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Do Now: 6 minutes. Get out your “Analyzing a Graph…” worksheet from yesterday. Find the poster your didn’t analyze. Finish the worksheet, and hand it in on the front table. Sit down, and take out your notebook. Copy the objective. Smile, it’s Friday!. Density of Pennies Lab.

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Do now 6 minutes
Do Now: 6 minutes

  • Get out your “Analyzing a Graph…” worksheet from yesterday.

  • Find the poster your didn’t analyze.

  • Finish the worksheet, and hand it in on the front table.

  • Sit down, and take out your notebook. Copy the objective. Smile, it’s Friday!



Intensive vs extensive properties
Intensive vs. extensive properties

  • Intensive property: a physical property that does NOT depend on how much of a substance you have.

    • Ex: temperature, velocity, melting point

  • Extensive property: a property that DOES depend on how much you have.

    • Ex: mass, length, volume


Intensive or extensive
Intensive or extensive?

  • I weigh 130 pounds.

  • The car is moving 50 miles per hour.

  • The length of a marathon is 24.6 miles.

  • The density of water is 1.0 g/mL

  • Ice melts at 0oC.

  • I drank one liter of soda. (burp!)


Density
Density

  • A physical property of matter

  • The mass per volume of a substance.

  • Units: g/mL or g/cm3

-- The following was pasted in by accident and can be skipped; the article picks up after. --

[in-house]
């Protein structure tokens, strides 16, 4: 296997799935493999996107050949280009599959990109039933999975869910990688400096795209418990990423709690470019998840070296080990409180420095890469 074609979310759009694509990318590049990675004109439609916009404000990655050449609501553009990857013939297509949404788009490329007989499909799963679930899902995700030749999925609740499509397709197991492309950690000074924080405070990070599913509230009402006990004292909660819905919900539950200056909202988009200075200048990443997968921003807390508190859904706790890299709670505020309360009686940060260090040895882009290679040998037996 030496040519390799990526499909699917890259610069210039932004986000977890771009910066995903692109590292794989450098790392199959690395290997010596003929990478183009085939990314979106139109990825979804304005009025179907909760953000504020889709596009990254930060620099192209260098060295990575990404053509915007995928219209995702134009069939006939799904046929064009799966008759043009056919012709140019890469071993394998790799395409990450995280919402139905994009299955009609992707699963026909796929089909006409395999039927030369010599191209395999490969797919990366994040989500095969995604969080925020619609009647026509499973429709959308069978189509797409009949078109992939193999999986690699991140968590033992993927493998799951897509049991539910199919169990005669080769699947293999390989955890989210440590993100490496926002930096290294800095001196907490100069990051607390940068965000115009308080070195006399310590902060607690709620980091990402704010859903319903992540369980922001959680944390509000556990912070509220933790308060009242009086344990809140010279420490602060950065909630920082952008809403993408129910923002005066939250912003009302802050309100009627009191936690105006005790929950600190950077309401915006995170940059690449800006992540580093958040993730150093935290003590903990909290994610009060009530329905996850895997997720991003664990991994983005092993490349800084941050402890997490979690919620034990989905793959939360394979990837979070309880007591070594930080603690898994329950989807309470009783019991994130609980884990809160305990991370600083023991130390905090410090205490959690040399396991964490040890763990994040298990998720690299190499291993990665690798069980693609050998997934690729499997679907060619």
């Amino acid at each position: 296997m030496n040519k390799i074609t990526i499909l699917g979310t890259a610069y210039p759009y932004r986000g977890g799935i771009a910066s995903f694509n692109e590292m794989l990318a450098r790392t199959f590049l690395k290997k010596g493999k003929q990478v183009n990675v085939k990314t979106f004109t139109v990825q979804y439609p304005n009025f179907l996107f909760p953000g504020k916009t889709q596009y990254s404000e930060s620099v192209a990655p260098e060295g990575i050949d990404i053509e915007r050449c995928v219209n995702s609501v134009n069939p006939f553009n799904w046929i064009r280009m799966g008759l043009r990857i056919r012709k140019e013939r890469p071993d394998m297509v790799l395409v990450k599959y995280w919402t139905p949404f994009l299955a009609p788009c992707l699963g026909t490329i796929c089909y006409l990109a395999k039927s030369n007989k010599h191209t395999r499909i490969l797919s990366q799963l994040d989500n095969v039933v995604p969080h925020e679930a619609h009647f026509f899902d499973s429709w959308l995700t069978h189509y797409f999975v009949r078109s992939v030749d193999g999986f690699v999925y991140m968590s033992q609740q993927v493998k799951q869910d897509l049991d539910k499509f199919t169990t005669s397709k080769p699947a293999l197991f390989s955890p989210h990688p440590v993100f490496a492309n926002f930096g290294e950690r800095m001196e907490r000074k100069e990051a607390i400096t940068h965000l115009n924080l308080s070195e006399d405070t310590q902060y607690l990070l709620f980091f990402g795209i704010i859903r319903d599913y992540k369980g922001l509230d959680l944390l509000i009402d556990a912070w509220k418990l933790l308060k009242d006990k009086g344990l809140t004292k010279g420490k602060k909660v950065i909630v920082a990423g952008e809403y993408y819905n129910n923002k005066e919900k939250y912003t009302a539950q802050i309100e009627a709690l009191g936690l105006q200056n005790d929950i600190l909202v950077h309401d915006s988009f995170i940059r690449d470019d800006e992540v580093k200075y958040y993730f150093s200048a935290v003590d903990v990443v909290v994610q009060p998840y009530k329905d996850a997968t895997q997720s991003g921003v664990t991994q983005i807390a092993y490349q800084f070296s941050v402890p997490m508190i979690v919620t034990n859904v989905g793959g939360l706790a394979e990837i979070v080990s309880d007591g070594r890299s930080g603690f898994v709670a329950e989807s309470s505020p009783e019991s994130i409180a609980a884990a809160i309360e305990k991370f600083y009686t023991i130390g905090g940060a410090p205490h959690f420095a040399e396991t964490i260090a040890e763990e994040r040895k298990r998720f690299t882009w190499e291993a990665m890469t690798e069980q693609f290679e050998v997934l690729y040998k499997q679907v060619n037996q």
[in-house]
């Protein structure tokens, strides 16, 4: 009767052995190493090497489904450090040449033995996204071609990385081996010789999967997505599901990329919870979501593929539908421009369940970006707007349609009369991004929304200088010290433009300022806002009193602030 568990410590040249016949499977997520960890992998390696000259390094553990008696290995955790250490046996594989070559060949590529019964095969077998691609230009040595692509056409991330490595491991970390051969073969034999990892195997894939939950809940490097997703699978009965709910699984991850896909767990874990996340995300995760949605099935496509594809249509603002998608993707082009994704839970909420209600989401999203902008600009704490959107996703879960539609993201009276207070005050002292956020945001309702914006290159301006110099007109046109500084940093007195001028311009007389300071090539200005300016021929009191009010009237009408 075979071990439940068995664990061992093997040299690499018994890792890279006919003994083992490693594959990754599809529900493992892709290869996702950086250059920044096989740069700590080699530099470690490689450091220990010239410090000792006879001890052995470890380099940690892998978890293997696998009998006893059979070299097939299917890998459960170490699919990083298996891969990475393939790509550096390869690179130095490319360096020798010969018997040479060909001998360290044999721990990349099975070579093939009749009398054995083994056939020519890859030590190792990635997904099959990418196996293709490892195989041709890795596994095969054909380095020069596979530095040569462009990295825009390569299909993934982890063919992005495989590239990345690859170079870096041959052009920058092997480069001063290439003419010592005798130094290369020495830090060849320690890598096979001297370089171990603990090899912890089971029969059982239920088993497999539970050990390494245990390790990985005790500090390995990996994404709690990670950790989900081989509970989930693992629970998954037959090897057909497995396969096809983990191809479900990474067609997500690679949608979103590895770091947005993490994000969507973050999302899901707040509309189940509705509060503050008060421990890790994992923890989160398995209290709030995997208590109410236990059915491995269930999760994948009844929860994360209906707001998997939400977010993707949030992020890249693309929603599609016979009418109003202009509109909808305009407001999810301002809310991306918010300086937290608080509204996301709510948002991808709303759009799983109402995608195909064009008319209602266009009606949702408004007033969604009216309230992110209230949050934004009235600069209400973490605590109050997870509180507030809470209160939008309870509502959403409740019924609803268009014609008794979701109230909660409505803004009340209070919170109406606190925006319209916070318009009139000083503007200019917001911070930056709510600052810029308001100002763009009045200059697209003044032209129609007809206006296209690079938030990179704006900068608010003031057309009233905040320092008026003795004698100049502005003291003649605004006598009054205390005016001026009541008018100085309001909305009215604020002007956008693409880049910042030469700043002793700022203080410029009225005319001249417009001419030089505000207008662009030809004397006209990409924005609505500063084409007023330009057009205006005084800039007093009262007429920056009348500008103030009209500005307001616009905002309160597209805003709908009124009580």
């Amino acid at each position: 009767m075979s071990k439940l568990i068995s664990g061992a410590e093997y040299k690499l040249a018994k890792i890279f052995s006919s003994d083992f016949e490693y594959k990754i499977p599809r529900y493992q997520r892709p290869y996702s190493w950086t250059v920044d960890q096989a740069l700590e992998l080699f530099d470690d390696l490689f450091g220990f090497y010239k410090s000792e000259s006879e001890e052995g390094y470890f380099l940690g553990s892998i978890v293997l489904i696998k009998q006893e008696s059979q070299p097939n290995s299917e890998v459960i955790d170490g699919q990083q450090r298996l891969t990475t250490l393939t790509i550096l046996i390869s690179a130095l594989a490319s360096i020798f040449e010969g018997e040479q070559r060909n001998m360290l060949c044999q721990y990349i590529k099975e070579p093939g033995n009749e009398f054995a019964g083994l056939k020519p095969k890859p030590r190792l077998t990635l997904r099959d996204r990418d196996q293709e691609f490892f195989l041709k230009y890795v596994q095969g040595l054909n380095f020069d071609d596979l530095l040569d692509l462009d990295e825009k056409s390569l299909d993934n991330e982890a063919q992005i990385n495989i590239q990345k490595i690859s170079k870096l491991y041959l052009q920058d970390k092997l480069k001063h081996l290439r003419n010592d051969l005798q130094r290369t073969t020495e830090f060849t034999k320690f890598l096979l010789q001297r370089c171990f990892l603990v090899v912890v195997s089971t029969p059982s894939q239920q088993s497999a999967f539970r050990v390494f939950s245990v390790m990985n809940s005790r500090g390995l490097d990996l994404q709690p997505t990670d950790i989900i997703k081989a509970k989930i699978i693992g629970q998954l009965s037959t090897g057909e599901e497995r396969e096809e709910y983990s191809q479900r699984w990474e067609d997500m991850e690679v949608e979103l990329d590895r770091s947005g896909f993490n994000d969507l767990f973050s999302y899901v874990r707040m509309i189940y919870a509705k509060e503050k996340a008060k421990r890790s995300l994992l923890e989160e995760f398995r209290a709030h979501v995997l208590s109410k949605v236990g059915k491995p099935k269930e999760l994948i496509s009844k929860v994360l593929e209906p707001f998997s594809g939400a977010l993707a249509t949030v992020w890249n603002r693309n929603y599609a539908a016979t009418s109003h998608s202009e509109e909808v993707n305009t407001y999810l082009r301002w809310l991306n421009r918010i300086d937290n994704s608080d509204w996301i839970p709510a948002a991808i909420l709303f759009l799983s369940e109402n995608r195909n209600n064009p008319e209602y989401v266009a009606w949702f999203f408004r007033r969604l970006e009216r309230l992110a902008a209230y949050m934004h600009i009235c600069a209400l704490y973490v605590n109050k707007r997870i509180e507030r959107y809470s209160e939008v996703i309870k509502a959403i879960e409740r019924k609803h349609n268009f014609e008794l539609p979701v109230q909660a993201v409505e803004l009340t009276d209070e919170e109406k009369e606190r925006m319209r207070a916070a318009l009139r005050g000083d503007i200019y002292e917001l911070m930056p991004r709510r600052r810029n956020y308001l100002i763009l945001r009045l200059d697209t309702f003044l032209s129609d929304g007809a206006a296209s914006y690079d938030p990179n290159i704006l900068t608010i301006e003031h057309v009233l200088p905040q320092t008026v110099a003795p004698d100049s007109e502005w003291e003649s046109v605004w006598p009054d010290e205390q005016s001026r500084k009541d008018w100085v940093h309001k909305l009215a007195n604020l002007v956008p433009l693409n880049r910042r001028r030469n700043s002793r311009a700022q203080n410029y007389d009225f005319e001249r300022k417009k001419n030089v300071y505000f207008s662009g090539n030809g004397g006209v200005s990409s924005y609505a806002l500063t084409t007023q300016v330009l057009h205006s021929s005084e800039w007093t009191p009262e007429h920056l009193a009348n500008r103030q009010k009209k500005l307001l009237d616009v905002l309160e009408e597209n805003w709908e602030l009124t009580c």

• 1 mL = 1 cm3


Calculate density
Calculate Density

  • Mass = 10.0 g, volume = 20.0 mL

  • 10.0 g, 5 cm3

  • Calculate the mass of a sample of matter with a volume of 10.0 cm3 and density of 2.0 g/cm3

  • Calculate the volume of a rock with mass 100.0 g and density 5.00 g/mL.


Homework
Homework

  • Week 6 Homework, #5-6


The phenomenon
The phenomenon

  • In 1982, the density of pennies changed.


Your challenge
Your challenge:

  • Determine, empirically, the density of pennies before and after 1982.

    • Write a materials list and procedure. Include ALL your steps. Be thorough!

    • Carry out your procedure.

    • Record and organize data into a chart and graphs. Describe your data in a paragraph.

    • Analyze your data in a paragraph.

    • Make a conclusion summarizing your data and answering questions.


Some details
Some details

  • How can you determine the volume of a penny?

  • Displacement

  • Calculate the density of 2, 3, …10 pre-1982 pennies, and 2, 3, …10 post-1982 pennies. Make a neat table and graph.


An example of a good table table 1 mass volume and density of pre 1982 pennies
An example of a good table.Table 1: Mass, volume and density of pre-1982 pennies


Things to write in your notebook
Things to write in your notebook:

  • An excellent materials list and procedure

  • Complete data tables (title, headings, units, calculations, NEATLY!)

  • Complete graphs: mass vs. volume and EITHER mass vs. density or volume vs. density, with title, axis labels and units

  • A written description of your data.

  • A written analysis of your data

  • A conclusion based on guiding questions.


Your homework
Your homework

  • To write a lab report.

  • First Draft (neatly hand-written or typed) due:


Do now 6 minutes 1325233


By the end of class
By the end of class… Discuss your graph, and what a graph of the other type might look like.

  • Materials list and procedure (incl. how to make calculations!)

  • Data table for pre- and post-1982 pennies

  • 2 graphs: mass vs. volume AND either

    • Mass vs. density OR volume vs. density

    • With a sentence describing each graph.

  • You can start an analysis and conclusion like we practiced yesterday.


Homework1
Homework Discuss your graph, and what a graph of the other type might look like.

  • Week 6 Homework: #5-6

  • 2 graphs: mass vs. volume AND either

    • Mass vs. density OR volume vs. density

    • With a sentence describing each graph.